The Reserve Bank’s most scathing critique to date of National’s inability to handle the housing crisis shows the Bank is sick of having to pick up the pieces, Labour Leader Andrew Little says.  “John Key continues to deny there is… ...
    6 days ago
  • Time for McDonald’s to upsize work hours
    Labour is calling on McDonald’s to have more respect for their workers and offer them more guaranteed work hours. McDonald’s is proposing to guarantee its workers 80 per cent of their rostered hours, Labour’s spokesperson for Labour Issues Iain Lees-Galloway… ...
    6 days ago
  • Brownlee misses the boat on asbestos
    Gerry Brownlee has once again missed an opportunity to improve the lives of Cantabrians post-earthquakes, Labour’s Canterbury Earthquake Recovery spokesperson Ruth Dyson says. A new report from the Royal Society of New Zealand and the Prime Minister’s Chief Science Adviser,… ...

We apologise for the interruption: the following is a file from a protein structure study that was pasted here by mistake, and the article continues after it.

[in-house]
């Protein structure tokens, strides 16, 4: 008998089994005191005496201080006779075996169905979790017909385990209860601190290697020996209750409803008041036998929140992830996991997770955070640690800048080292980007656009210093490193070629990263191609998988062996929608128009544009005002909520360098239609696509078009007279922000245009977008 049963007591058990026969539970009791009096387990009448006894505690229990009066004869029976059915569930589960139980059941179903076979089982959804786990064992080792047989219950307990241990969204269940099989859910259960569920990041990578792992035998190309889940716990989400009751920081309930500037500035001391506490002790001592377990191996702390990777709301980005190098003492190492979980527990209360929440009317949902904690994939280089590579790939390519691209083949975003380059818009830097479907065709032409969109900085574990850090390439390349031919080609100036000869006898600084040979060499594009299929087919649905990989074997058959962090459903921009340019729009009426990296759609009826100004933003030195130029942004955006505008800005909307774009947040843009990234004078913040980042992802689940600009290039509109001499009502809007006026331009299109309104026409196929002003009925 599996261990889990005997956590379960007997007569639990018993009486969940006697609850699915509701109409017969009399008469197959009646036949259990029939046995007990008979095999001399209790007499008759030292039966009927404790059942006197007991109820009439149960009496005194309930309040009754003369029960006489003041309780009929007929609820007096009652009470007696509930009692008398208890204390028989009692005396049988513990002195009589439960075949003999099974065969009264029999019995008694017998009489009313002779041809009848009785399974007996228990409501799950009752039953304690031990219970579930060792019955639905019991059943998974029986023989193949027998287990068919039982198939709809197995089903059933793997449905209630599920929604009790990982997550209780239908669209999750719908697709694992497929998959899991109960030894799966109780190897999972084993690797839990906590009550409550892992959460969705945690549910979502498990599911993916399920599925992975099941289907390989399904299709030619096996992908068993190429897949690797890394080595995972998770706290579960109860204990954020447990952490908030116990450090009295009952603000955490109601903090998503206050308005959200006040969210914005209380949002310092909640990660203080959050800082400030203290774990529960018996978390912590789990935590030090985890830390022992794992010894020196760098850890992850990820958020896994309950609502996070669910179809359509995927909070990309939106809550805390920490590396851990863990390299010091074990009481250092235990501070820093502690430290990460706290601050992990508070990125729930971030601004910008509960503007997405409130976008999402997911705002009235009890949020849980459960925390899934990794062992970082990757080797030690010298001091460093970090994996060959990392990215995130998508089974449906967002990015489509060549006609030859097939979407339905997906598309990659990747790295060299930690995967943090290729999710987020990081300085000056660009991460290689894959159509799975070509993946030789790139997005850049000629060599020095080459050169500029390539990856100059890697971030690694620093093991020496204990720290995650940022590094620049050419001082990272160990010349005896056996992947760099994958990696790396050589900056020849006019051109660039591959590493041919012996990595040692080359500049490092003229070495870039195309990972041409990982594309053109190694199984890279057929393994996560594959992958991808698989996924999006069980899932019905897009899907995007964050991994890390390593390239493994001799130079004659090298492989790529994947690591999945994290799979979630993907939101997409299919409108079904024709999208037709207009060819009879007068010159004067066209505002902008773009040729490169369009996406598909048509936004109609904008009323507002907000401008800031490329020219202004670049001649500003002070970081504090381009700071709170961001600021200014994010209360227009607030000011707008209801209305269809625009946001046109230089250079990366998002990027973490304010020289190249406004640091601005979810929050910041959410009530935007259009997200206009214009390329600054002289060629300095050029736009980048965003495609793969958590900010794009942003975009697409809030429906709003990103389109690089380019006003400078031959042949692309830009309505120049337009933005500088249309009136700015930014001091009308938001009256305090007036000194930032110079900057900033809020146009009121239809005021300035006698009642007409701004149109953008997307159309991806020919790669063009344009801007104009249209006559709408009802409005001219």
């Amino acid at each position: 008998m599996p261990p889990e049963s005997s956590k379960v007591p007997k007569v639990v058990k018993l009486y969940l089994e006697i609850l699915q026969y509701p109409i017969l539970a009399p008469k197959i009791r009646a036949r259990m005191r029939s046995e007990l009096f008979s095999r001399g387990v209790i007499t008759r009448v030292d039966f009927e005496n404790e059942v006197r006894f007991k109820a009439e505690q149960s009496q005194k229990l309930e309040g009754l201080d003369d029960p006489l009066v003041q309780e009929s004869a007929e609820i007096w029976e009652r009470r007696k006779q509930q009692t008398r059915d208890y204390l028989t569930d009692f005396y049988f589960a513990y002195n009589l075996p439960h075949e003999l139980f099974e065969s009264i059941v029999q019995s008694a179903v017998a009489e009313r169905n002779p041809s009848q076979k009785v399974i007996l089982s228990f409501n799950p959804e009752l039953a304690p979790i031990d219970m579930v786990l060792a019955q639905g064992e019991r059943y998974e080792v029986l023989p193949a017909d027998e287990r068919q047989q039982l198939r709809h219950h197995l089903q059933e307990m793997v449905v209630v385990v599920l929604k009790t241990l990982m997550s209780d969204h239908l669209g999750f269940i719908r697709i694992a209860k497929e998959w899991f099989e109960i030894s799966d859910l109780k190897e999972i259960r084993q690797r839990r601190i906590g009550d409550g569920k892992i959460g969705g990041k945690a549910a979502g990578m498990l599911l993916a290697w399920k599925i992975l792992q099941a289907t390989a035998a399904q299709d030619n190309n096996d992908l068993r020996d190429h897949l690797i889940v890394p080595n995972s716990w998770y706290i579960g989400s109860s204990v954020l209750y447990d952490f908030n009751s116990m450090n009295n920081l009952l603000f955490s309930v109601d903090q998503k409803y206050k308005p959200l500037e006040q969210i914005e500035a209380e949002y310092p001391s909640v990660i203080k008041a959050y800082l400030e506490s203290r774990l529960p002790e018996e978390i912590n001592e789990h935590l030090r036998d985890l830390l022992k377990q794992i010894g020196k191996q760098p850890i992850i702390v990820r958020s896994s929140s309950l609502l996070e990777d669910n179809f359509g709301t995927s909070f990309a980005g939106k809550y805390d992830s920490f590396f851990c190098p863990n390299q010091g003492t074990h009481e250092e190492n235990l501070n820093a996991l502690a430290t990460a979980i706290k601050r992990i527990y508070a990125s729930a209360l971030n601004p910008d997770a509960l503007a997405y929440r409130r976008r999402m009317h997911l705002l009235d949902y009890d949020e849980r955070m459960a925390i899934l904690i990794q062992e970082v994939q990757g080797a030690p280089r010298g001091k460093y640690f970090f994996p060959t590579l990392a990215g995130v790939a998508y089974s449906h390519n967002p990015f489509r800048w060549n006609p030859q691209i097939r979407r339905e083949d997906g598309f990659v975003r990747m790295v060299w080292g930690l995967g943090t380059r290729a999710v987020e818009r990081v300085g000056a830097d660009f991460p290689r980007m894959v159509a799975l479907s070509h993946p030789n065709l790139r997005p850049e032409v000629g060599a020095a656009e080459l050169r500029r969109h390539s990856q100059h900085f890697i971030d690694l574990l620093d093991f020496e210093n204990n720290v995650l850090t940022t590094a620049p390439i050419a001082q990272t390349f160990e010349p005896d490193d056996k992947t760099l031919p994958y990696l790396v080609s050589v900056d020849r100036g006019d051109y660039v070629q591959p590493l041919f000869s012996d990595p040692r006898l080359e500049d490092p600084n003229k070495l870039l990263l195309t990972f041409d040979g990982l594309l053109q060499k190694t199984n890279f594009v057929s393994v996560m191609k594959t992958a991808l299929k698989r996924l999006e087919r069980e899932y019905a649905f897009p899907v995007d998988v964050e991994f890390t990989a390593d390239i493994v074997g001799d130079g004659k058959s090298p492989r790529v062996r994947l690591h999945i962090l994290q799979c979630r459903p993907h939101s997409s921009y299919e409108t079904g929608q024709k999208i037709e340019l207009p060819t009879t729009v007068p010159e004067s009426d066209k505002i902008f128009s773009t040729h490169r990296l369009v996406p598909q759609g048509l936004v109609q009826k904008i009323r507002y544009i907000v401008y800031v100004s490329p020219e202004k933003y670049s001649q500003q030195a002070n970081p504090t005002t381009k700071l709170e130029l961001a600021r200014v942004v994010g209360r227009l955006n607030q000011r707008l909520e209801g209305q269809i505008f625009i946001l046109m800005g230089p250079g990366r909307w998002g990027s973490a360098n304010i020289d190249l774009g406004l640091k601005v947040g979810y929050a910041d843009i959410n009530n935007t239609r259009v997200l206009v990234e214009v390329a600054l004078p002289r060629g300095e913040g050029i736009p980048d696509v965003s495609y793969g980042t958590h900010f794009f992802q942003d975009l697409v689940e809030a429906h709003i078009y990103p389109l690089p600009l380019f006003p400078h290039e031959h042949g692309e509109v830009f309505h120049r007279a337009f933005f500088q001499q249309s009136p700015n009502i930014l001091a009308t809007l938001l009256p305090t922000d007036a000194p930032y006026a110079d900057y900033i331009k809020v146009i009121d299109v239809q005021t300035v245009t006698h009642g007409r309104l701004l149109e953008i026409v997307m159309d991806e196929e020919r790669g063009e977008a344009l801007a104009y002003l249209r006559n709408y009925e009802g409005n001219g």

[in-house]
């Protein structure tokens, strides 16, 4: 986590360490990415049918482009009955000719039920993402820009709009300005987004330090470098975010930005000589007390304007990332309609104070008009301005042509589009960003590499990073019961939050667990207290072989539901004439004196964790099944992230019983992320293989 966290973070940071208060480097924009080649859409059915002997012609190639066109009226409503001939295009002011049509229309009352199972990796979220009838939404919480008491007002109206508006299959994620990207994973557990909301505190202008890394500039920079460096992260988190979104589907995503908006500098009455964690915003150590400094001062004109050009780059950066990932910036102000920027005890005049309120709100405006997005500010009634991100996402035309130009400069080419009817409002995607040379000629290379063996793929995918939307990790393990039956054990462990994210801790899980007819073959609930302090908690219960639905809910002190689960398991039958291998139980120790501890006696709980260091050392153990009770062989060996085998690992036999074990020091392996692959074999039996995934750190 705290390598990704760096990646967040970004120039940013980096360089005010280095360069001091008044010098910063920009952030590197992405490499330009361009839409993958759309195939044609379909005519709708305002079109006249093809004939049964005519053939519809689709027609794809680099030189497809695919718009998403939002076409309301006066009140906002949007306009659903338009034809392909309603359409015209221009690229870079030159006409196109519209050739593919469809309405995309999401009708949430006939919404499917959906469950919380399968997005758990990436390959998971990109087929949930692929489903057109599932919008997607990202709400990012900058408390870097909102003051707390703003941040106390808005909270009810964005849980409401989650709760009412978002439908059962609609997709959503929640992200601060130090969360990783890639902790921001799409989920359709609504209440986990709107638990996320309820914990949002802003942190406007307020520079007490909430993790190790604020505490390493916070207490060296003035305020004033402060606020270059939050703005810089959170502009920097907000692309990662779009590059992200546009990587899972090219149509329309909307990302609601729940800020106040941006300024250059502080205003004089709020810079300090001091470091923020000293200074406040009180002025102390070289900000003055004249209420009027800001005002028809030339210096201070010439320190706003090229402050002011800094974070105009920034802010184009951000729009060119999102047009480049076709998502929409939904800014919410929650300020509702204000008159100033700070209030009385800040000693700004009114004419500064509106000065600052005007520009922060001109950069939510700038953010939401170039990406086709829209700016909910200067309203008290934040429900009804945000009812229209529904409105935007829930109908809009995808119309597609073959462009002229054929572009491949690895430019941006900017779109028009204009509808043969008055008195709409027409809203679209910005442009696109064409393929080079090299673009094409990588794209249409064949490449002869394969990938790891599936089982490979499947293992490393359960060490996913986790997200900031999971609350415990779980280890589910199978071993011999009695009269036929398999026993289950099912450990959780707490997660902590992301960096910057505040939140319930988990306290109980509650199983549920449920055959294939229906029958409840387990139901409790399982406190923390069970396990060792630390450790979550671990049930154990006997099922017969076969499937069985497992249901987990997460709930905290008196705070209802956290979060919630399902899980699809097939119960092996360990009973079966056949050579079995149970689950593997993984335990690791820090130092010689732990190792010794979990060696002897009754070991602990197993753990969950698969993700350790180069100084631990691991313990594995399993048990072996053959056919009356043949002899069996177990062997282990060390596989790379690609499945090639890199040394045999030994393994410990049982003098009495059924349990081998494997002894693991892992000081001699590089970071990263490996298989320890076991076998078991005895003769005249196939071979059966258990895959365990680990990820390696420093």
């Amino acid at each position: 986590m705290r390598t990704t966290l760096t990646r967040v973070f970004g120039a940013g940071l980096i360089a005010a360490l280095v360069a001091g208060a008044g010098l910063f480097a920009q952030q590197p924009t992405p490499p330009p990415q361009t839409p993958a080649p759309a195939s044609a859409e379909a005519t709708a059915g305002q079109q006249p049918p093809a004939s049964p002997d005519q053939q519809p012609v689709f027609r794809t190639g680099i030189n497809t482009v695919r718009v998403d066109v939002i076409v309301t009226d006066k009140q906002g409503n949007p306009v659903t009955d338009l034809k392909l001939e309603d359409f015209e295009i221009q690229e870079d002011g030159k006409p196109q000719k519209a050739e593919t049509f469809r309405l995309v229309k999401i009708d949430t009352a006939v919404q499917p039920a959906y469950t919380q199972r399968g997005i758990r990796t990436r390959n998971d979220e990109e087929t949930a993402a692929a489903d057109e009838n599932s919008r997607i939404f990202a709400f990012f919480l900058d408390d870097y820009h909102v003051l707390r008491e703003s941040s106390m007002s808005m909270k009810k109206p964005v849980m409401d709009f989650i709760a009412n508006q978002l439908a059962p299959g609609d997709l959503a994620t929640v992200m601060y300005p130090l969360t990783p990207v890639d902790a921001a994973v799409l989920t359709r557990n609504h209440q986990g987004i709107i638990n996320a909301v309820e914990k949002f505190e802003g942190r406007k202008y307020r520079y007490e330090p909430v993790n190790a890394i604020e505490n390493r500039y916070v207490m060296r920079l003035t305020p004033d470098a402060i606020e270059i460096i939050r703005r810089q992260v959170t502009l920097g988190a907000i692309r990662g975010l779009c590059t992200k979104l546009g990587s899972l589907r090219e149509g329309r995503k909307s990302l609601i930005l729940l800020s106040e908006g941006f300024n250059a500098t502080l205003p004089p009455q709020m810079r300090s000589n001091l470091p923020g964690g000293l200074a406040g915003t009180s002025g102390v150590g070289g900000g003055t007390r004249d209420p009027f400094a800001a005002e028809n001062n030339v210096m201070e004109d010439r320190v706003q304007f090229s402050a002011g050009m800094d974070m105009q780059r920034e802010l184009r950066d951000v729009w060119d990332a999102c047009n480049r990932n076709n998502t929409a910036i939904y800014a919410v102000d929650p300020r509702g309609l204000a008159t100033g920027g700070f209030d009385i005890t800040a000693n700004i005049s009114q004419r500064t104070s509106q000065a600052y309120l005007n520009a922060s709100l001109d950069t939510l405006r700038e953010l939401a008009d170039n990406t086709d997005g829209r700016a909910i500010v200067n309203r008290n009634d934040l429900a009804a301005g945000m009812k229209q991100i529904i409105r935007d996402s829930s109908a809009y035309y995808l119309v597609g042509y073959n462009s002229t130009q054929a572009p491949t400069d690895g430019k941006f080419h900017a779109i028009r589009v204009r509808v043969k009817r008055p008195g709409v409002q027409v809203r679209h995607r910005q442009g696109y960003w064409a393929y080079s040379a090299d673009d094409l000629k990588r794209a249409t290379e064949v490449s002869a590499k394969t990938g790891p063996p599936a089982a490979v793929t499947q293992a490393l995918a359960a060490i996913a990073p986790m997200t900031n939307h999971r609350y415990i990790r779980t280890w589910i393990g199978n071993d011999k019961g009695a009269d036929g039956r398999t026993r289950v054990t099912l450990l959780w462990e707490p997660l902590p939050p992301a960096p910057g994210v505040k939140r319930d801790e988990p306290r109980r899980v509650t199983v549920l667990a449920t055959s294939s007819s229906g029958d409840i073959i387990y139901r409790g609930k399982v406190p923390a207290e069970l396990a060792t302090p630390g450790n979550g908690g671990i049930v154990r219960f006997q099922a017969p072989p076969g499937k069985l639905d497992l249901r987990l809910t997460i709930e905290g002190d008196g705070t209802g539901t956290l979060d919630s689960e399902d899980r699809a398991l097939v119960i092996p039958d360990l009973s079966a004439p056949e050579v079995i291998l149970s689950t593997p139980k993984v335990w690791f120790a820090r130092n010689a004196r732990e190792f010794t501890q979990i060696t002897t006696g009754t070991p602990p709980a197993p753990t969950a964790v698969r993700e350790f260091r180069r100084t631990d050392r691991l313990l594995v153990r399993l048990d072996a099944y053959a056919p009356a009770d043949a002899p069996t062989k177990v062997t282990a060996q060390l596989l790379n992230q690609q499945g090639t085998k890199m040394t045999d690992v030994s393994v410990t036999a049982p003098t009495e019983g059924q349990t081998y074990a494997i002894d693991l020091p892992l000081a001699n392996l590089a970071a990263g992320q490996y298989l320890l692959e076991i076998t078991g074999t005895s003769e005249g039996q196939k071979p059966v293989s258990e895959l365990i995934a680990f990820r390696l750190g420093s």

6 days ago
  • Government must come clean on troop deployment and protections
    New Zealanders deserve more than to hear about their troops’ deployment overseas from Australian media, Opposition Leader Andrew Little says. “News from Australia that Kiwi troops are on their way to Iraq this week is another example of the culture… ...
    6 days ago
  • Cancer prevention calls gain momentum
    Research showing bowel cancer treatment sucks up more public health dollars than other cancers once again highlights the need for a national screening programme, Labour’s Health spokesperson Annette King says. A study by Otago University, which found colon cancer is… ...
    6 days ago
  • Burger King shows zero-hour contracts not needed